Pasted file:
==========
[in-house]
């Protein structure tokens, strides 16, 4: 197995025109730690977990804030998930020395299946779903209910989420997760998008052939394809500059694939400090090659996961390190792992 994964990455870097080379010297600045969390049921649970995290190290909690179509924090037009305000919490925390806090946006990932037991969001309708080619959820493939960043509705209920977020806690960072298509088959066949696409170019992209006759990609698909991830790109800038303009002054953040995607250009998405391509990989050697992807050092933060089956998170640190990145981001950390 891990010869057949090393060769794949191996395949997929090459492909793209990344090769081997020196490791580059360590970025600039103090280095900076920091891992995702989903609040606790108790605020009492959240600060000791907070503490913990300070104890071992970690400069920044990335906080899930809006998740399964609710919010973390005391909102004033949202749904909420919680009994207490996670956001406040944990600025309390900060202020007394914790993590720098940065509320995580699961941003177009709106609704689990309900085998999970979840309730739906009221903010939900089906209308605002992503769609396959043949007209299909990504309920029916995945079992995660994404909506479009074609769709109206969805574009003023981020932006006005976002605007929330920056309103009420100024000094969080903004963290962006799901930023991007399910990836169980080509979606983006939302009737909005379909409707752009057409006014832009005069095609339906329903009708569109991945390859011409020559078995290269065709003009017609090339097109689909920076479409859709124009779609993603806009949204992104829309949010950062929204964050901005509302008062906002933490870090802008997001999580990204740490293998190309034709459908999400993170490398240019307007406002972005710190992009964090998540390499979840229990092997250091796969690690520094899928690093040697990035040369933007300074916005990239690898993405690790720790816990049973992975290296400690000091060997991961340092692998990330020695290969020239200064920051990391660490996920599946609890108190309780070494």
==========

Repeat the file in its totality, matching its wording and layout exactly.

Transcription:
[in-house]
């Protein structure tokens, strides 16, 4: 197995025109730690977990804030998930020395299946779903209910989420997760998008052939394809500059694939400090090659996961390190792992 994964990455870097080379010297600045969390049921649970995290190290909690179509924090037009305000919490925390806090946006990932037991969001309708080619959820493939960043509705209920977020806690960072298509088959066949696409170019992209006759990609698909991830790109800038303009002054953040995607250009998405391509990989050697992807050092933060089956998170640190990145981001950390 891990010869057949090393060769794949191996395949997929090459492909793209990344090769081997020196490791580059360590970025600039103090280095900076920091891992995702989903609040606790108790605020009492959240600060000791907070503490913990300070104890071992970690400069920044990335906080899930809006998740399964609710919010973390005391909102004033949202749904909420919680009994207490996670956001406040944990600025309390900060202020007394914790993590720098940065509320995580699961941003177009709106609704689990309900085998999970979840309730739906009221903010939900089906209308605002992503769609396959043949007209299909990504309920029916995945079992995660994404909506479009074609769709109206969805574009003023981020932006006005976002605007929330920056309103009420100024000094969080903004963290962006799901930023991007399910990836169980080509979606983006939302009737909005379909409707752009057409006014832009005069095609339906329903009708569109991945390859011409020559078995290269065709003009017609090339097109689909920076479409859709124009779609993603806009949204992104829309949010950062929204964050901005509302008062906002933490870090802008997001999580990204740490293998190309034709459908999400993170490398240019307007406002972005710190992009964090998540390499979840229990092997250091796969690690520094899928690093040697990035040369933007300074916005990239690898993405690790720790816990049973992975290296400690000091060997991961340092692998990330020695290969020239200064920051990391660490996920599946609890108190309780070494």